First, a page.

“Ebay is generally fine… except on Saturdays, it’s our Sabbath and there should be no work, and no commerce at all. So there are complications if the bidding ends on a Saturday.

As for Facebook, it blurs the line between what is public and what is private… and one of the ideals of Judaism is that you have to keep private life private. You can’t pretend these things don’t exist, you just have to encourage young people to think about how to use them within the framework of our faith.”

IVF (In-Vitro Fertilisation) is even more fraught with complexity:

“The Jewish religion is matriarchal, so everything is passed down through the mother, but how do you define a mother? Is it the person who provides the egg or the person who carries it?”

Rabbi Light and his students wrestle with complicated issues like these for hours each day.

The segregation of the sexes is much more clear-cut: the opposite sex is a distraction and therefore unmarried, Orthodox Jews must be kept apart until they are ‘of marriageable age’. As Rabbi Berel Light explains:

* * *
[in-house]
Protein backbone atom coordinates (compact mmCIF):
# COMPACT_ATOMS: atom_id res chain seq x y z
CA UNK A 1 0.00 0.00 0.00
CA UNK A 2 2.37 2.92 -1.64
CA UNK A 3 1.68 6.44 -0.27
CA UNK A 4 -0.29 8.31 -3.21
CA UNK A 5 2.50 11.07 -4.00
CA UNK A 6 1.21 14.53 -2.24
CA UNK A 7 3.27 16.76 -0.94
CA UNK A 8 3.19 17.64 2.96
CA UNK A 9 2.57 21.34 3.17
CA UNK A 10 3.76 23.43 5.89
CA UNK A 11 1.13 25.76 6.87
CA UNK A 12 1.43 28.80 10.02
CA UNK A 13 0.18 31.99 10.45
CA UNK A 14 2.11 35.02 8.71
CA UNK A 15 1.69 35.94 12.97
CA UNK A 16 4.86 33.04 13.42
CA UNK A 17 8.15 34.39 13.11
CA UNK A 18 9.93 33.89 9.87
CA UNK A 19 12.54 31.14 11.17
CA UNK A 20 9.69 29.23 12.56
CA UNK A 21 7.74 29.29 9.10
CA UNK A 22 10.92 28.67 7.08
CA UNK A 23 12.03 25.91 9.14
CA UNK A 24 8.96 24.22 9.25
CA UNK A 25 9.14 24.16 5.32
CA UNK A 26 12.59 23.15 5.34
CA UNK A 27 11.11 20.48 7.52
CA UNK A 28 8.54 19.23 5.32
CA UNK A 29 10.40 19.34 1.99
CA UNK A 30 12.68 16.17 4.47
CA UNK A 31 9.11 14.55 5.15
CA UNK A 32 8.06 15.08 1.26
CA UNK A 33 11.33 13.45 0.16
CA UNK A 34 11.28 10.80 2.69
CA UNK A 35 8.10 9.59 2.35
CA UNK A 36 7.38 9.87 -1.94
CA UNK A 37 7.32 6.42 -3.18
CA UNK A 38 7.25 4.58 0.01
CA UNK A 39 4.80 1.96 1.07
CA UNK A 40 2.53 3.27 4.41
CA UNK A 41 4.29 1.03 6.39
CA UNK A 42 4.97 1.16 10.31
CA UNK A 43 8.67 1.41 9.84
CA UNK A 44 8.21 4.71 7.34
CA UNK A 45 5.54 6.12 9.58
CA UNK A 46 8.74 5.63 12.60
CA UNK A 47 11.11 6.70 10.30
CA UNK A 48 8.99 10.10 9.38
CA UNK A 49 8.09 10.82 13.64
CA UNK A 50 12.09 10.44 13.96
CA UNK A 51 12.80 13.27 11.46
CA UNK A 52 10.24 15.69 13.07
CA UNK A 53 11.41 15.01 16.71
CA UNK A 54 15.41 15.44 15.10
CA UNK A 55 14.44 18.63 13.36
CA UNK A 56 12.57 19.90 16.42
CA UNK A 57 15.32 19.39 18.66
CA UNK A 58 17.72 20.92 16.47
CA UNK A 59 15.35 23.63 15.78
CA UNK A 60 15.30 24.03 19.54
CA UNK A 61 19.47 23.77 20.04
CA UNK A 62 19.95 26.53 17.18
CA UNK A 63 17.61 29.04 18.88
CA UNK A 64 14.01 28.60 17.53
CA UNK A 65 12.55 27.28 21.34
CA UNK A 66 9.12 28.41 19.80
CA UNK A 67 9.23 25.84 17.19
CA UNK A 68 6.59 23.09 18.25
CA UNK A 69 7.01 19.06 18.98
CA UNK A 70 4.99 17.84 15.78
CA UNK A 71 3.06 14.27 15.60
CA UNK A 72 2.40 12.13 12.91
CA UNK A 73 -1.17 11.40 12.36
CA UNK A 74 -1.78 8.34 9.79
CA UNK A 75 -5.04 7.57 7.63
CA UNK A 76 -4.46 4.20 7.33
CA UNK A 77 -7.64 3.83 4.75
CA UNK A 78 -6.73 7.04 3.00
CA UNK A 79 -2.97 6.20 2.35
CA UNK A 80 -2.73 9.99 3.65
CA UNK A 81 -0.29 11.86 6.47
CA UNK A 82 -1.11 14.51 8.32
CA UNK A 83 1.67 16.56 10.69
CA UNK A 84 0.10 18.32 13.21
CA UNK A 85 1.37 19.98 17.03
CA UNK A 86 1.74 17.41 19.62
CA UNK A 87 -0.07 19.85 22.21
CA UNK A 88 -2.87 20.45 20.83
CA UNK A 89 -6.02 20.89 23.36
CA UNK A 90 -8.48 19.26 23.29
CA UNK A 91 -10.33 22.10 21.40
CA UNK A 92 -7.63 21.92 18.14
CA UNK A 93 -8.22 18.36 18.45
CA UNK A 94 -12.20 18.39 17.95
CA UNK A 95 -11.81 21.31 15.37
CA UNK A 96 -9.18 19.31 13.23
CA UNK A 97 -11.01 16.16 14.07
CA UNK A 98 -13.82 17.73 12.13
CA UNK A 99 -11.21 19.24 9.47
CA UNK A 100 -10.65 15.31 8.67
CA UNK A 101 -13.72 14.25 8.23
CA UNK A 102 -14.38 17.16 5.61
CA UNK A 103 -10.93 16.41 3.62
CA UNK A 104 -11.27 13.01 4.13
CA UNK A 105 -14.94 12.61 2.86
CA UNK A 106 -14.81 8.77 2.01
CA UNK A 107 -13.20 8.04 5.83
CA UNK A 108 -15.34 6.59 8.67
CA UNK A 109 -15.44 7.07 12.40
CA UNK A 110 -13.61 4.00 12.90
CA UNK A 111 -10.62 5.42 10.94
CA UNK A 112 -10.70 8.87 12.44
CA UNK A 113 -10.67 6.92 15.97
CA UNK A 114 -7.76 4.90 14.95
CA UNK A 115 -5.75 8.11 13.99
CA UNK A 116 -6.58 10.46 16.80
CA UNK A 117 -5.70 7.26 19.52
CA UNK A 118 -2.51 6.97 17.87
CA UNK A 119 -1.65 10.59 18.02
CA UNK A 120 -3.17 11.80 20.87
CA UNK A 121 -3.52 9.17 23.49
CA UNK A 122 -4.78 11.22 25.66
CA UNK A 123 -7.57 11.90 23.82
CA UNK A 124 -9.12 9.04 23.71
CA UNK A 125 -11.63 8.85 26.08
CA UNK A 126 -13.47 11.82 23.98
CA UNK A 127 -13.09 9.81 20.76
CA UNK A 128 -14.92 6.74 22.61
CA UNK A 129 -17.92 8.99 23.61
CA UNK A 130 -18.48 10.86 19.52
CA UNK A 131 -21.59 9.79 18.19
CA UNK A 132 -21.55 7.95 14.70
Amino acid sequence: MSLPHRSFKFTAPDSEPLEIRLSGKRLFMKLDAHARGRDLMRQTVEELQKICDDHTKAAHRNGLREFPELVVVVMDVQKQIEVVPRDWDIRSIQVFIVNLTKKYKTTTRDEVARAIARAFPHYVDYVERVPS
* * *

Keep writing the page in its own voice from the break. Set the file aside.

“The boys are not encouraged to have female friends. Where do you draw the line? Men were designed to find women attractive. Platonic relationships, if possible at all, are bound with problems.”

Attached to the Yeshiva Centre on Flood Street, but run as a separate organization, is Our Big Kitchen: a community kitchen designed to bring people together, especially people in need, to cook a meal. Be they sick, elderly, single parents or even young offenders, people of all colours and creeds can come together and learn how to cook simple meals in a fun, informal environment.

As Rabbi Slavin says: “It’s much easier to open up and talk about your problems when your hands are busy, sharing a common task.”

The manager of Our Big Kitchen is Rebecca Jacobs, a vivacious and dedicated young Orthodox Jewess who passionately believes in her work and feels lucky to have a job that ties in with her Jewish ideals of helping people in greater need than her. But there is also an expectation that she will soon marry and have children of her own.